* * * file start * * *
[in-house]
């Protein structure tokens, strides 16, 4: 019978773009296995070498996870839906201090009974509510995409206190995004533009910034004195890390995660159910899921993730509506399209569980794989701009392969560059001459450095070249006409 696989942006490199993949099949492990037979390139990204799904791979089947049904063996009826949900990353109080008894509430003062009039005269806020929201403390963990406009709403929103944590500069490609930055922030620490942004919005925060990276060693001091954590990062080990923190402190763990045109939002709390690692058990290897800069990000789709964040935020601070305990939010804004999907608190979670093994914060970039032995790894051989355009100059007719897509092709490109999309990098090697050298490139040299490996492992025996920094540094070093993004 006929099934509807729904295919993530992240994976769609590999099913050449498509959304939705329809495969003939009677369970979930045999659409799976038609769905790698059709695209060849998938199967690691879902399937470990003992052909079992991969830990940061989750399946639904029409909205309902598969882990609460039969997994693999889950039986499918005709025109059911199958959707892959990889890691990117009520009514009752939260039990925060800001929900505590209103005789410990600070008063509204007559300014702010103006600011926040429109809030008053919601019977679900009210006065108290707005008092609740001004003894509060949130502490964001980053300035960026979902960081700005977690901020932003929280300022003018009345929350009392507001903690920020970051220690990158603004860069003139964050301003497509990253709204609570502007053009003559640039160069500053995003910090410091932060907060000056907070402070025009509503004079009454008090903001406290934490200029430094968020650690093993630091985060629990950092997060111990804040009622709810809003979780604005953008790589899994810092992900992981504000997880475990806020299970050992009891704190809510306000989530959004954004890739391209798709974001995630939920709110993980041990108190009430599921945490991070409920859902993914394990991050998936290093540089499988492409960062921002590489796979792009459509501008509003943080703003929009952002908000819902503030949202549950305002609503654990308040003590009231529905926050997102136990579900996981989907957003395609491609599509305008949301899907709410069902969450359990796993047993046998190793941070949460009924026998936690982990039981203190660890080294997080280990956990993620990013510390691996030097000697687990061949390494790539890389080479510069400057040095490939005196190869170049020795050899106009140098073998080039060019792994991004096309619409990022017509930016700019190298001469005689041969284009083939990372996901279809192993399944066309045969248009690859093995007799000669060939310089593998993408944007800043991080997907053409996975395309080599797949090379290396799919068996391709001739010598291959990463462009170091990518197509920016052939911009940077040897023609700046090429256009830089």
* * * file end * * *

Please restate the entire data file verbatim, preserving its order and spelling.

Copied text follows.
[in-house]
């Protein structure tokens, strides 16, 4: 019978773009296995070498996870839906201090009974509510995409206190995004533009910034004195890390995660159910899921993730509506399209569980794989701009392969560059001459450095070249006409 696989942006490199993949099949492990037979390139990204799904791979089947049904063996009826949900990353109080008894509430003062009039005269806020929201403390963990406009709403929103944590500069490609930055922030620490942004919005925060990276060693001091954590990062080990923190402190763990045109939002709390690692058990290897800069990000789709964040935020601070305990939010804004999907608190979670093994914060970039032995790894051989355009100059007719897509092709490109999309990098090697050298490139040299490996492992025996920094540094070093993004 006929099934509807729904295919993530992240994976769609590999099913050449498509959304939705329809495969003939009677369970979930045999659409799976038609769905790698059709695209060849998938199967690691879902399937470990003992052909079992991969830990940061989750399946639904029409909205309902598969882990609460039969997994693999889950039986499918005709025109059911199958959707892959990889890691990117009520009514009752939260039990925060800001929900505590209103005789410990600070008063509204007559300014702010103006600011926040429109809030008053919601019977679900009210006065108290707005008092609740001004003894509060949130502490964001980053300035960026979902960081700005977690901020932003929280300022003018009345929350009392507001903690920020970051220690990158603004860069003139964050301003497509990253709204609570502007053009003559640039160069500053995003910090410091932060907060000056907070402070025009509503004079009454008090903001406290934490200029430094968020650690093993630091985060629990950092997060111990804040009622709810809003979780604005953008790589899994810092992900992981504000997880475990806020299970050992009891704190809510306000989530959004954004890739391209798709974001995630939920709110993980041990108190009430599921945490991070409920859902993914394990991050998936290093540089499988492409960062921002590489796979792009459509501008509003943080703003929009952002908000819902503030949202549950305002609503654990308040003590009231529905926050997102136990579900996981989907957003395609491609599509305008949301899907709410069902969450359990796993047993046998190793941070949460009924026998936690982990039981203190660890080294997080280990956990993620990013510390691996030097000697687990061949390494790539890389080479510069400057040095490939005196190869170049020795050899106009140098073998080039060019792994991004096309619409990022017509930016700019190298001469005689041969284009083939990372996901279809192993399944066309045969248009690859093995007799000669060939310089593998993408944007800043991080997907053409996975395309080599797949090379290396799919068996391709001739010598291959990463462009170091990518197509920016052939911009940077040897023609700046090429256009830089």